But of course sexual harassment and assault existed, just as today, where men had power over women – for example, being the employer. And often, if the harassment became known, the woman was blamed.
I just thought of the maid at Loddby. Was she really as evil as Augusta had described? And who was she?
I had to drop what I was doing in order to find out who this girl was. But first some background from the diary. Why did I think of her?
Loddby, 29 August 1851
”May God forgive both August and the malicious, hateful Eva all the unhappy moments they give us. He is a weak, of alcohol destroyed creature and, therefore, he follows the directions of a bad, vindictive maid’s gossip when his senses are obscured.”
Loddby, 1 November 1851
”Eva, the wretched creature, Loddby’s evil spirit, is finally gone. God be forever praised! And I hope that it now will be a little calmer at home. She was, at the last moment, as mean and rude and deserved a good flogging if anyone had wanted to dirty their hands. She now moves to Mrs Rosendahl and will surely become a common street girl.
The new cook has arrived and looks fairly plain, but I have a panicky fear that there will be new courting, new scenes, new sorrows and more of that nature, which will never end until our Lord delivers us from the source of all evil, and that will likely not happen soon. Thus, patience, life’s most useful characteristic, don’t leave me as you have done so far.”
August is Augusta’s older brother. He does not work, has tuberculosis, and drinks. Eva, the maid, is described as someone with power over August and someone with bad morals (… will surely become a common street girl). Isn’t it more likely that August, being privileged, had power over the house maid?
Anyway, who was she? Maids are just referred to by their first name. How would I find out who, besides the family, lived at Loddby at this time?
The Swedish Household Examination Register
Sweden has had some very unique laws. One was the Swedish Church Law of 1686 which stipulated that the parish vicar was obliged to conduct household examinations, making sure the parishioners knew the Bible and Luther’s Small Catechism. The results, in addition to some other information regarding each household, was then recorded in a parish register. A consequence of this law was eradication of illiteracy as all children were taught to read in parish schools. A curious detail too, is the recording of smallpox vaccinations which were initiated in 1804. It became the vicar’s role to keep track of vaccinations.
The household examination register in Kvillinge Parish, to which Loddby belonged, would definitely have the records for all who lived at Loddby manor.
And it did! And it was available online.
The time period I looked at was 1841-1844. The persons living at Loddby manor in 1844 were:
Gustaf Lejdenfrost (Augusta’s brother-in-law and owner of Loddby), born 1799
Anna Söderholm (Augusta’s mother), born 1788
August Söderholm (Augusta’s brother), born 1817
Augusta Söderholm, born 1827
Stina Malla Kullerstrand (maid), born 1815
Eva Sara Sandberg (maid), born 1818
I had found Eva!
In 1851, she was 33 years old and August was 34. Would she have used #MeToo about the drunk man who she had to serve on daily, or was she, as Augusta suggested, taking advantage of August. We will never know.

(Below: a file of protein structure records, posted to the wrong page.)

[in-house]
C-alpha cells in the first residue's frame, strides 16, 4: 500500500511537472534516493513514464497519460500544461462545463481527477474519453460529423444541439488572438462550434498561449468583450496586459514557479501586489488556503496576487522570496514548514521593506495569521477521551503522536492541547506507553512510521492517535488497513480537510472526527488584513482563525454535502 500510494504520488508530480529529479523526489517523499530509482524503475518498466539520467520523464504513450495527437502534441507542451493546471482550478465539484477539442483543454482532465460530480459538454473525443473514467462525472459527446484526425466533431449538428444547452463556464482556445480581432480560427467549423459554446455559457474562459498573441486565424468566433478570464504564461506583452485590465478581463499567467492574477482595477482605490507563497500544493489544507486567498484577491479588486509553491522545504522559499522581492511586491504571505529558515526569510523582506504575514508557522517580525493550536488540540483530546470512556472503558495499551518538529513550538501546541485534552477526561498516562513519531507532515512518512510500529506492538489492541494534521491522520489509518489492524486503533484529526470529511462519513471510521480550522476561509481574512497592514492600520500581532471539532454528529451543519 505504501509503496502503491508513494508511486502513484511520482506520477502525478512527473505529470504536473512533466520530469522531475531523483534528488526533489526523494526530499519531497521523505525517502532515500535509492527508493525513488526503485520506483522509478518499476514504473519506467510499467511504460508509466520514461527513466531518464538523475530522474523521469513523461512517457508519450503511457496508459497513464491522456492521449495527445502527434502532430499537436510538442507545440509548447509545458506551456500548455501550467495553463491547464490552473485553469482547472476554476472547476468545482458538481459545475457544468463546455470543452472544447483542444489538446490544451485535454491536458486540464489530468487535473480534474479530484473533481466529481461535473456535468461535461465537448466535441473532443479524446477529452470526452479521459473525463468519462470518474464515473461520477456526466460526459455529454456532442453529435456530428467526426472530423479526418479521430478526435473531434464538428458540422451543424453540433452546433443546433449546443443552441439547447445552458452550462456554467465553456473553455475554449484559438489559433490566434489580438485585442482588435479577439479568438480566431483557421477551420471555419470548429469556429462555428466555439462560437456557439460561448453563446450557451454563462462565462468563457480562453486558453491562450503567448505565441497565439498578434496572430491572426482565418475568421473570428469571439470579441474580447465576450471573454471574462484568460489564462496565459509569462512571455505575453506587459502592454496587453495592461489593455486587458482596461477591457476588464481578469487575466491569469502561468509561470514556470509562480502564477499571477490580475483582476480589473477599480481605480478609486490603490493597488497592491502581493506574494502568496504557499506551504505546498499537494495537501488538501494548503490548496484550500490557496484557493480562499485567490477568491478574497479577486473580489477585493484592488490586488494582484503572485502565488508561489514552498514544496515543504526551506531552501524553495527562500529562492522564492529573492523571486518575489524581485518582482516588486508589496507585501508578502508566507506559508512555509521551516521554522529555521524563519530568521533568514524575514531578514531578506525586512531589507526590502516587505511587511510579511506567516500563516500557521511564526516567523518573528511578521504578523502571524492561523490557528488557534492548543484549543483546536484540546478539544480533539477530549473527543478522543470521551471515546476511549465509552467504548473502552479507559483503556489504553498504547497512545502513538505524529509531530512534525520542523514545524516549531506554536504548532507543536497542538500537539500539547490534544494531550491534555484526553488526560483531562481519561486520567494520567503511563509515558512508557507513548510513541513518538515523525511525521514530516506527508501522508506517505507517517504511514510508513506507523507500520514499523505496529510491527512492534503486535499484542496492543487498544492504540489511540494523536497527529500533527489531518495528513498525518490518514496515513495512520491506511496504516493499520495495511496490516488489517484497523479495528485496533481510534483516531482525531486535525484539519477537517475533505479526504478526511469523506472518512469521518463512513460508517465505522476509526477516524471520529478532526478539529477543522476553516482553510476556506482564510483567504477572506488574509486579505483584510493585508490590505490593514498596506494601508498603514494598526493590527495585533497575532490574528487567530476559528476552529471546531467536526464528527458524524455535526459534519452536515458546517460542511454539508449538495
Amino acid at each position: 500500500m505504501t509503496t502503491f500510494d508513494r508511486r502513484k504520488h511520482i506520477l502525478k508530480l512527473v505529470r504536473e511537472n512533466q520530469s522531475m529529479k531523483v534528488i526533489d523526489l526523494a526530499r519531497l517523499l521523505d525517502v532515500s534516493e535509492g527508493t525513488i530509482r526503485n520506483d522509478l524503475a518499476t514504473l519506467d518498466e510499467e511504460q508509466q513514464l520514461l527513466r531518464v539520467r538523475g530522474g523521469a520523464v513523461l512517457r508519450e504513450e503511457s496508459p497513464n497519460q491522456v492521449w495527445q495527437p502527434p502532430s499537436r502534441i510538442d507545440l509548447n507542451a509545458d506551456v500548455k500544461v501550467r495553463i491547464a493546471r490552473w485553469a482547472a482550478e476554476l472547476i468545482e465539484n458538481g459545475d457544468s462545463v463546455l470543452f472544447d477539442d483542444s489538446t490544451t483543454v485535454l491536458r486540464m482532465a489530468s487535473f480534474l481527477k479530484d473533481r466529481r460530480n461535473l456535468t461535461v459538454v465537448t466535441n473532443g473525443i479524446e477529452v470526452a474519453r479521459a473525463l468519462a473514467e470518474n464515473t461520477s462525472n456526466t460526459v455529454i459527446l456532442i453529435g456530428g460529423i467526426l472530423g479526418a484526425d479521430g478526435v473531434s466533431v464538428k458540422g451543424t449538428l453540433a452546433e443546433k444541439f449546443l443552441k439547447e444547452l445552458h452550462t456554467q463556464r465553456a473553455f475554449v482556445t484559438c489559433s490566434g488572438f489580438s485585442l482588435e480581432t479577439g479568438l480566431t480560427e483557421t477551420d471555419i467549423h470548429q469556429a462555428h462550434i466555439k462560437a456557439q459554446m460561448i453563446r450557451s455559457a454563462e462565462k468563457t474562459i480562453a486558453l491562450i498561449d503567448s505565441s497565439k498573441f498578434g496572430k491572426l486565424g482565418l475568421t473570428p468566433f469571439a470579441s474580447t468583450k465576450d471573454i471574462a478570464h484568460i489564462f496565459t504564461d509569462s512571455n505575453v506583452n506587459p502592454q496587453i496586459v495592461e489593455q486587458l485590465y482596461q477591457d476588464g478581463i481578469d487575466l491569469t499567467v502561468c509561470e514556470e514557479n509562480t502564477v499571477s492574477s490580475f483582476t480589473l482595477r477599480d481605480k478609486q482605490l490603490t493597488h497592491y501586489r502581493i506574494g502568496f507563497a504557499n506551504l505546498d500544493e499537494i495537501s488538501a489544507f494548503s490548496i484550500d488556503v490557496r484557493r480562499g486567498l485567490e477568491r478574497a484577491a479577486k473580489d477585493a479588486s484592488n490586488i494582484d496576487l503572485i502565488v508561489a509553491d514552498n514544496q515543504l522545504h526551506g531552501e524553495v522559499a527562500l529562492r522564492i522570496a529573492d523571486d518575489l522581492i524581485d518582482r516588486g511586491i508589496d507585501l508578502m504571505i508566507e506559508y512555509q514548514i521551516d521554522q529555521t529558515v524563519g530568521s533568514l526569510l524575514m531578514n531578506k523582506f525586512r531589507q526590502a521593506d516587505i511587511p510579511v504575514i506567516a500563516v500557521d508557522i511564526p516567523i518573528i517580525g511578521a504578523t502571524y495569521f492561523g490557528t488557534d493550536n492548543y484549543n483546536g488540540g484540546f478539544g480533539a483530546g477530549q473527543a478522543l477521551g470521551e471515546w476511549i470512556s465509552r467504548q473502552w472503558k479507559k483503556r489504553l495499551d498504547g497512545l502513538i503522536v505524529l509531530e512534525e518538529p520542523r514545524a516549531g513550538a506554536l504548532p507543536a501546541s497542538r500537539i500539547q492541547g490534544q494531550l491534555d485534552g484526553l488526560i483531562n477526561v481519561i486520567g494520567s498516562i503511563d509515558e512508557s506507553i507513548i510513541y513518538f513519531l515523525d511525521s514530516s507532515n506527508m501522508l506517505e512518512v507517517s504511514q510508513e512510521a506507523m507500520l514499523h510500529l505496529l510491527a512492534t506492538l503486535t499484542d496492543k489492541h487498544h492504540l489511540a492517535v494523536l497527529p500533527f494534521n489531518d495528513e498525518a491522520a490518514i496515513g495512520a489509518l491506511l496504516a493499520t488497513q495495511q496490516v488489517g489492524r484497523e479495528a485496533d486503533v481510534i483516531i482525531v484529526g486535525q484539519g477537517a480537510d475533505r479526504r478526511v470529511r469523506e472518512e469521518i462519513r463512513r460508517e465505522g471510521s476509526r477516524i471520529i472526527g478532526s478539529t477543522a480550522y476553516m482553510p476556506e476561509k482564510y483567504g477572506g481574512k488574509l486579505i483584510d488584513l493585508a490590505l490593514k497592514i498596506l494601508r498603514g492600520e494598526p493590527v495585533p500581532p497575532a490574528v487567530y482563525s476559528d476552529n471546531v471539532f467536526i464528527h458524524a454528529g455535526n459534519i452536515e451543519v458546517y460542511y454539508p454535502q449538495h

I guess my next task is to find out more about Eva’s life. There are more digitized records online …
Of course, today we usually don’t get letters – we get emails and text messages. But this could have been a letter – and it was so significant.
Kerstin and I received an email from a 5th degree cousin who had stumbled upon our blog. That is, our respective grandparents’ grandparents’ fathers were brothers – Augusta’s father (Johan Peter Söderholm) and Carl Adam Söderholm.
Our cousin belongs to the family Schubert whose members are frequently mentioned in Augusta’s diary. The Schubert family lived in Norrköping and also had a country home, Fullerstad, close to Söderköping. Kerstin and I visited those places earlier this spring and wrote about two of the sisters Schubert, Mina Schubert and Hanna Schubert.
What is so significant is that we have, in parallel, been researching our families’ lives! I am sure we all have unanswered questions about our families.
One question I have been trying to answer is how Augusta’s sister Amalia met her husband Gustaf Leidenfrost (several different spellings of his last name exists. )
Fredrik Gustaf Leidenfrost was born on Christmas Eve, 1798, in Vimmerby. His parents were Christian Friedrich Leidenfrost (1748-1823), an apothecary, and Birgitta Maria von Sydow (1768-1810); he was one of their 7 children.
From his birth until he marries Augusta’s sister Amalia in 1832, at age 34, we don’t know much about his life. We know that when they got married, he was one of the successful textile-mill owners in Norrköping and that he had bought the estate, Loddby.
An interesting coincidence is that on the Schubert side of the family, Augusta’s close cousin, Carolina, also had married one of the leading textile-mill owner in Norrköping – Johan Jacob Schubert – in 1824.
Norrköping must have been a very small, although increasingly important town in the mid-1800s, with textile-mill owners even being connected by family ties.
Maybe we will find out more about the connections between our two families over coffee with our new-found cousin tomorrow!
From a distance, through the trees, you can discern the yellow mansion that is Loddby. Loddby was owned by Gustaf Leijedenfrost who was twice Augusta’s brother in law. After both her sisters and her father had died, Leijdenfrost became Augusta’s wealthy benefactor and Augusta and her mother made Loddby their home.
Kerstin and I are finally going to visit the home of Augusta, or at least walk around the house with Augusta as our guide.